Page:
You may know Piraeus as the seaport from which myriads of tourists depart in the summer to reach various Greek islands. But Piraeus is much more than that; it is a charming vibrant seaside city, a major cultural and social urban hub of great importance for Greece with a significant role in the history and economic growth of the country. This rich cultural heritage is reflected on the historical buildings of the city, bourgeoisie residences and mansions, factories, hotels and several public buildings acting as landmarks that form the identity of Piraeus.
The MONUMENTA recording project
According to Monumenta, an organization for the Protection of Natural and Architectural Heritage, about 3,500 buildings built during the period 1840-1940 still exist in the city of Piraeus. An important number of these buildings have been declared listed since the mid-1990s due to their exceptional historical and cultural value. Through a registration project Monumenta is trying to preserve the architectural memory of the city, as many of these buildings are at risk. Disproportionately to its rich history and the abundant testimonies, the documented recording of modern Piraeus’ characteristics is limited. The aim of Monumenta is to keep a detailed record of these constructions with the ambition to hinder their demolition in the future.
“Piraeus is an architectural gallery for the middle-class, petty-bourgeois but also for lower class residences” says Stamatina Malikouti, professor of Architecture at the University of West Attica having dedicated a large part of her scientific research in the abundant architectural heritage of Piraeus. "A walk on the coastal route from the port of Zea to Tzavela Street, at the Peace and Friendship Stadium, reveals buildings, one prettier than the other, that represent the evolution of architecture in Greece in the last 100 years”, says Stamatina Malikouti.
The brightest example of the neoclassical past of the city is the renovated Municipal Theatre, that has once again become a reference point for the cultural life of the city since its complete restoration and renovation in 2013. Other characteristic buildings are those of the Hellenic Naval Academy, designed by the famous German architect Ernst Ziller, the Hatzikyriakio Childcare Institution, the former Navy hospital which was an 1875 mansion etc.
The architectural identity of Piraeus
Modern Piraeus first plan was elaborated in 1834 by the architects Kleanthis and Schaubert and it was based on the neoclassical principles. By the beginning of the 20th century, the seaport of Athens, although it was the commercial “satellite” of the capital, it evolved into a self-reliant and remarkable regional center aligned with the European principles.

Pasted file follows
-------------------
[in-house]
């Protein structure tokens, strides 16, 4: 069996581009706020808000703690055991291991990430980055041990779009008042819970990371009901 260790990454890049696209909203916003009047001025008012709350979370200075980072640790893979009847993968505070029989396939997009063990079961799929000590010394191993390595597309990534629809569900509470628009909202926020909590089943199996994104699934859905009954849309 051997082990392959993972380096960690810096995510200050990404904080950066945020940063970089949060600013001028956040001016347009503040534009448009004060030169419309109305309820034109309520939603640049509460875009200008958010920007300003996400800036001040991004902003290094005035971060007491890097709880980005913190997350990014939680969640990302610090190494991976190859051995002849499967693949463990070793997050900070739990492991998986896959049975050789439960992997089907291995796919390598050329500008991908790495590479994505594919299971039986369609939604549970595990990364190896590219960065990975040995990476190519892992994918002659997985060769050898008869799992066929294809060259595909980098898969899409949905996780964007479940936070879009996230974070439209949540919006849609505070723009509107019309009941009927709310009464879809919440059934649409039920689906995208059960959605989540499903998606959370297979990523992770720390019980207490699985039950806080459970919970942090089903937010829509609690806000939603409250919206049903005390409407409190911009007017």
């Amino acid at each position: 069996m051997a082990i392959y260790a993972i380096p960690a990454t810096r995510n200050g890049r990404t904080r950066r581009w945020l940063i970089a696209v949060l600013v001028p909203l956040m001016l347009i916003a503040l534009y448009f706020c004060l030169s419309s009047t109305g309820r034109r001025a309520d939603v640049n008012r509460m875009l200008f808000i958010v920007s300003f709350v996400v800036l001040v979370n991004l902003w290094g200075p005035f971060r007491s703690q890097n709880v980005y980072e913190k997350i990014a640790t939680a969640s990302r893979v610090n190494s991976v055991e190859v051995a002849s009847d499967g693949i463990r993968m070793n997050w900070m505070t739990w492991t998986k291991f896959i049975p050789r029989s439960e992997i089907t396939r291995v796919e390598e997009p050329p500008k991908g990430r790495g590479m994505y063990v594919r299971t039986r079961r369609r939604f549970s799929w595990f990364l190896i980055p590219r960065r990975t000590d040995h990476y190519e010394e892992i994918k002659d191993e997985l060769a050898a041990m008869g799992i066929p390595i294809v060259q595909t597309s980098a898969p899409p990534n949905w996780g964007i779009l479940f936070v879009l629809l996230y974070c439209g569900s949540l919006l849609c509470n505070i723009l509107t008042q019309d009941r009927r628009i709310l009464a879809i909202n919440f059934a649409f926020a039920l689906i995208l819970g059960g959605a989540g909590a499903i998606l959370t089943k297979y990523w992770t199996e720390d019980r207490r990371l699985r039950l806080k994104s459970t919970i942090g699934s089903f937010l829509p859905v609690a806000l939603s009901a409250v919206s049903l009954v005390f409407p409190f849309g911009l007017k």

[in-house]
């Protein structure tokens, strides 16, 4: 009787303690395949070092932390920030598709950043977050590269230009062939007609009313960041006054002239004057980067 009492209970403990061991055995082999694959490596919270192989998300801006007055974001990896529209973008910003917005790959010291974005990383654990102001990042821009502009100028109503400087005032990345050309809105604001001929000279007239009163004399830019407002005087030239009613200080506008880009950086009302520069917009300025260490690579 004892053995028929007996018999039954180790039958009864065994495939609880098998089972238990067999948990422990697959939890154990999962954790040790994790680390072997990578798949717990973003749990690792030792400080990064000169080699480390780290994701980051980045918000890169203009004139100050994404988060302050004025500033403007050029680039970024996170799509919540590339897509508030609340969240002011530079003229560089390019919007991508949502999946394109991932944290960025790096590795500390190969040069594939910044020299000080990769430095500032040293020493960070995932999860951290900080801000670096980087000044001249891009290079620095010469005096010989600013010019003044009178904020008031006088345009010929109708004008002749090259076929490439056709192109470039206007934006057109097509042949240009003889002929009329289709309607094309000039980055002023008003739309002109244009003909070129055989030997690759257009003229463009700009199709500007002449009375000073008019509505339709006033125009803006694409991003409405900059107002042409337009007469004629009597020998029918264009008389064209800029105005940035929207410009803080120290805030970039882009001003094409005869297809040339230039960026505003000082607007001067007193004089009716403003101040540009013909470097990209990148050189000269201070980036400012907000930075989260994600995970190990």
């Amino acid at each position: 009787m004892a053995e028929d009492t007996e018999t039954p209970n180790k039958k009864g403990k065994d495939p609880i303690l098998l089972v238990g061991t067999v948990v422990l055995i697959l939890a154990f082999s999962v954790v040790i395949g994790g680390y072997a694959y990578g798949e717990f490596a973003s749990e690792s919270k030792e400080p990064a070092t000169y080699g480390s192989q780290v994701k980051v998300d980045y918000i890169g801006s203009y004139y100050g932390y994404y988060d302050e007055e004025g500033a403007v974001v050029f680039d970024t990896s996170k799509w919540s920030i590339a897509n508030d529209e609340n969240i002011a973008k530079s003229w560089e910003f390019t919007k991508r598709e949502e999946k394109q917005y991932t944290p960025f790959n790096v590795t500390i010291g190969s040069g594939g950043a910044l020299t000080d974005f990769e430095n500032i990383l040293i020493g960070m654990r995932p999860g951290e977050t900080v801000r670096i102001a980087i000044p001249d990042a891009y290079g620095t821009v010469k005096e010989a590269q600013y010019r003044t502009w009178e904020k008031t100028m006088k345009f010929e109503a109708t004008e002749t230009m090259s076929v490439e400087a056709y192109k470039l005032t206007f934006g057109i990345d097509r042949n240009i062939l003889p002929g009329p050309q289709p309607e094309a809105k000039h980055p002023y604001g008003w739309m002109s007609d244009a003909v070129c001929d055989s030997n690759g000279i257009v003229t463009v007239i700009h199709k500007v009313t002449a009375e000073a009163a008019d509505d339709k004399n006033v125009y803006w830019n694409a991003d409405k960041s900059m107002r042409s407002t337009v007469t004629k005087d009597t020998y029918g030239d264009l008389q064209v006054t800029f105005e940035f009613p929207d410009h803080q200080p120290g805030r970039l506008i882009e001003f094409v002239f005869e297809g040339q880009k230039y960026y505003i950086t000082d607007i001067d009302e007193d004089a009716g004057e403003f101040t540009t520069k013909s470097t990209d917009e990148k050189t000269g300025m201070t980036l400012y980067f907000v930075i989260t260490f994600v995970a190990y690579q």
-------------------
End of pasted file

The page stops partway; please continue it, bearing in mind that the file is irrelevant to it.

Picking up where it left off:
In the early 20th century, with the neoclassical element dominating public and private buildings, Piraeus exuded the strength and the aesthetics of the bourgeoisie and the shipowners who had their shipping offices here. With a large industrial zone, a clearly delineated sector of economic activity, extensive residential areas and a lively social and cultural life, Piraeus developed a strong and creative “local” consciousness derived by its mixed population.
The physiognomy of the city was reflected on a multifaceted architectural identity and a distinctive urban aesthetic based on the co-existence of various building categories in association with the particular landform combining both urban and seaside elements. Permanent residencies and mansions built by the famous architect Ernst Ziller or other famous architects were constructed up to the end of the 1930s along the shores of Pasalimani, Freattyda and Neo Faliro, or on the hill of Castella overlooking the Saronic Gulf. These colonial style buildings hosted kings, prime ministers, industrialists, intellectuals and artists.
The construction of these buildings was based on the classicist tradition, while also integrating elements of eclecticism. We can still see representative examples of this mixt architecture, in which High Neoclassicism and Popular Neoclassicism are articulated with polycentric eclecticism and picturesque architecture in a syncretism between the different morphological elements and the local architectural idiom.
The social reading of the buildings of Piraeus is extremely interesting. The typologies of the buildings, the use of new materials, the obvious desire of the people of Piraeus to go beyond the Athenian architecture, the sometimes exaggerated aspects of the decorative elements, all show that the architecture is linked with the history of a place. The study of these buildings offers a great opportunity to explore, in space and time, the identity of the local architectural memory by linking it to broader geopolitical and social issues.
The history of the buildings is the history of the city
Monumenta has already made two pilot recordings in Piraeus, while it is in the process of gathering oral narratives about the history of the buildings from residents and proprietors. According to the head of Monumenta, Irene Gratsia, the organization aims to reveal all the stories regarding the life of the buildings and their proprietors, stories that are actually telling the story of the city.
“Buildings are not made only by construction materials. They incorporate so many intangible elements such as the thoughts and the emotions of the people who designed them, who constructed them, who resided them or abandoned them” Irene Gratsia concludes.
Monumenta has been recording buildings along with oral narratives in Thessaloniki, Kalamata, Syros, Naxos etc while it has already successfully completed the registration of 11,200 buildings of the period 1830-1940 in Athens.
I.E [via Greek News Agenda]